These skills were all learned, honed and refined through meticulous training, day after day and hour after hour. We learned these skills through repetition, sometimes dry, sometimes live. Both are critical when it comes to proper training.

Even in a firefight, the basics of marksmanship are still important. We were taught that the strength of shooting coming from the fundamentals. Think of the basics of marksmanship on the bottom, the support columns, that allow you to implement the complicated. I trained to shoot from a wide variety of shooting positions. I learned to accurately shoot my weapon behind cover and in a multitude of positions.

The vast majority of people I know aren’t using a machine gun, but most the skills are important for using any firearm. For example, being able to swiftly and properly reload a weapon is quite critical. We were trained to practice reloading dry, with snap caps to deactivate any bolt hold open devices. We trained to reload both tactically and for speed reloads. I was taught to reload in a variety of positions, this includes standing, kneeling, in the prone position, as well as behind cover, and even on the move. We quickly learned that gunfights are rarely predictable and essential skills should be trained in a variety of scenarios. Keeping your gun running is critical to any gunfight.

The same can be said for malfunctions training. It is another essential skill when you speak weapon’s manipulation. Using snap caps we learned to solve stovepipes, failure to feeds, and magazine failures with rifles, and runaway guns, jams, and immediate action with machine guns. These same skills are unique to different weapons, but should be trained in a variety of different scenarios just like reloads. A gunfight doesn’t stop to allow you to reload, so be prepared to do it on the move, and when you’re eating dirt, and you better do it fast.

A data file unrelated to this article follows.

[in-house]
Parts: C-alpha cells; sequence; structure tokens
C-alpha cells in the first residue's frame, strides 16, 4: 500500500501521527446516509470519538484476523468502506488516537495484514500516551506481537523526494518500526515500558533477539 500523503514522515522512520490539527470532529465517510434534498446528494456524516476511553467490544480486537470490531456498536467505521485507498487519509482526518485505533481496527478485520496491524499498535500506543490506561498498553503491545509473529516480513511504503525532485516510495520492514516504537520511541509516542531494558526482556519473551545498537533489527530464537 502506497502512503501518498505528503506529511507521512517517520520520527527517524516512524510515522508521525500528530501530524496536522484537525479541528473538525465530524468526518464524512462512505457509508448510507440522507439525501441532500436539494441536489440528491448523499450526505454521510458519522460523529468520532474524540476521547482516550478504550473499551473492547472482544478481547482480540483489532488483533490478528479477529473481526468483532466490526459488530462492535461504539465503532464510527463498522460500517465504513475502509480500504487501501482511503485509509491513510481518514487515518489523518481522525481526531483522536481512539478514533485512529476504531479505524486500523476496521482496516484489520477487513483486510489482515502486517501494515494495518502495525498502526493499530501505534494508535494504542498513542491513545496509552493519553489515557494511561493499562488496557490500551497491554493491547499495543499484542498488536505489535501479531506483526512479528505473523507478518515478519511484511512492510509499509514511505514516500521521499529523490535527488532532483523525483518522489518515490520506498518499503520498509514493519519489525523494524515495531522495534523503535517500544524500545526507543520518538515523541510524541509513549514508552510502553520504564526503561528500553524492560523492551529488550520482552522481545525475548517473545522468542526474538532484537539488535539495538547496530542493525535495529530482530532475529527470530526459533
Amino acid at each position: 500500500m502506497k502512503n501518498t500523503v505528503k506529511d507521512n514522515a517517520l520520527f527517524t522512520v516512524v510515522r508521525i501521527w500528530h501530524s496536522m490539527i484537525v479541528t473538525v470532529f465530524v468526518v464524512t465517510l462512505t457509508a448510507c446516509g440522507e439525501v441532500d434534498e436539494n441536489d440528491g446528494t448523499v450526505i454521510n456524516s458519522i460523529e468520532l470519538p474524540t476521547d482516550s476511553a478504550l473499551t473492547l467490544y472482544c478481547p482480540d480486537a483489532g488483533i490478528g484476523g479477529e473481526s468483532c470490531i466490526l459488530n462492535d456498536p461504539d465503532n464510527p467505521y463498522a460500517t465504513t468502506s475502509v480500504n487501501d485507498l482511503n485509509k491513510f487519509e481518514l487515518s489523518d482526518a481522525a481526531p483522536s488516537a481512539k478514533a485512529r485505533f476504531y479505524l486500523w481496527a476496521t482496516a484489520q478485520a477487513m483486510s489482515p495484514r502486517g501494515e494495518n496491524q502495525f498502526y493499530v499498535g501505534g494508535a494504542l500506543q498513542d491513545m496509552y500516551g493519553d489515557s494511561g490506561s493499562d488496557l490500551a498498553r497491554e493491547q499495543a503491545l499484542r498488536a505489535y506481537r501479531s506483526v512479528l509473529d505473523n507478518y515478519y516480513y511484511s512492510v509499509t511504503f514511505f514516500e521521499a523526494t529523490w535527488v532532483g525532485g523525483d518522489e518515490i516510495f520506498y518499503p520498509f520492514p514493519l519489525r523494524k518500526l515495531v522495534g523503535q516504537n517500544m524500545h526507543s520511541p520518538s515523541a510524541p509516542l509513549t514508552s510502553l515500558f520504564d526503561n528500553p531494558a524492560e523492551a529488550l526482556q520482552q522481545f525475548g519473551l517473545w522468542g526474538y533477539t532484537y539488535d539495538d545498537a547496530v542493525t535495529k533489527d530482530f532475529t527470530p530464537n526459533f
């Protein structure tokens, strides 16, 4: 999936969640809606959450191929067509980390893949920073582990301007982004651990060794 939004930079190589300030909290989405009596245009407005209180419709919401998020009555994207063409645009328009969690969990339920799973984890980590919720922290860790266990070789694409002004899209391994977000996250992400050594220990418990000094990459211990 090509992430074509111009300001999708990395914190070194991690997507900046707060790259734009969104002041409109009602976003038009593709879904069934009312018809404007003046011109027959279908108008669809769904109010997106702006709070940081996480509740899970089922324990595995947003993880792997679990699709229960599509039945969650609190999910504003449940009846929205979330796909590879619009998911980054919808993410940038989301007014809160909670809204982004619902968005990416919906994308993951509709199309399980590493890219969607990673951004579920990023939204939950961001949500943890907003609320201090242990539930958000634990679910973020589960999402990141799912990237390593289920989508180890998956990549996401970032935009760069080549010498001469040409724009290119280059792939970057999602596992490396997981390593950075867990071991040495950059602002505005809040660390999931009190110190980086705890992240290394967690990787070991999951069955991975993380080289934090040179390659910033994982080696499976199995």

One thing our squad leader harped on was gross motor skills. Gross motor skills kept them simple and nonspecific. If your skill relies on a certain position or a sole condition, it’s hardly worth learning. The chances of that one situation arising are rare. Gross motor skills are simplistic and easy to learn; they are also adaptable. For example, let’s look at a handgun. When the slide is locked to the rear we trained to grip the rear of the slide and pull it back to return the slide to battery. This is a gross motor skill. We did not use the slide release. The slide release is smaller and more difficult to use. It’s also near impossible to do when shooting left handed.

We also trained on how to utilize the accessories on our weapons. Once we mounted and zeroed our PEQ 16s they stayed put. The PEQ 16 was equipped with a laser aiming module and a flashlight. We trained to activate the unit with a single hand, while the weapon and our minds were on target. This was critical when observing potential threats and night and identifying them for our squad silently.

Weapon’s manipulation as a skill is invaluable when you know you’re going to war, and when you might have a war come to you. Learn how to handle your weapon, your accessories, and your magazines inside and out.

Hat tip to

3 comments on “It Isn’t Just Shooting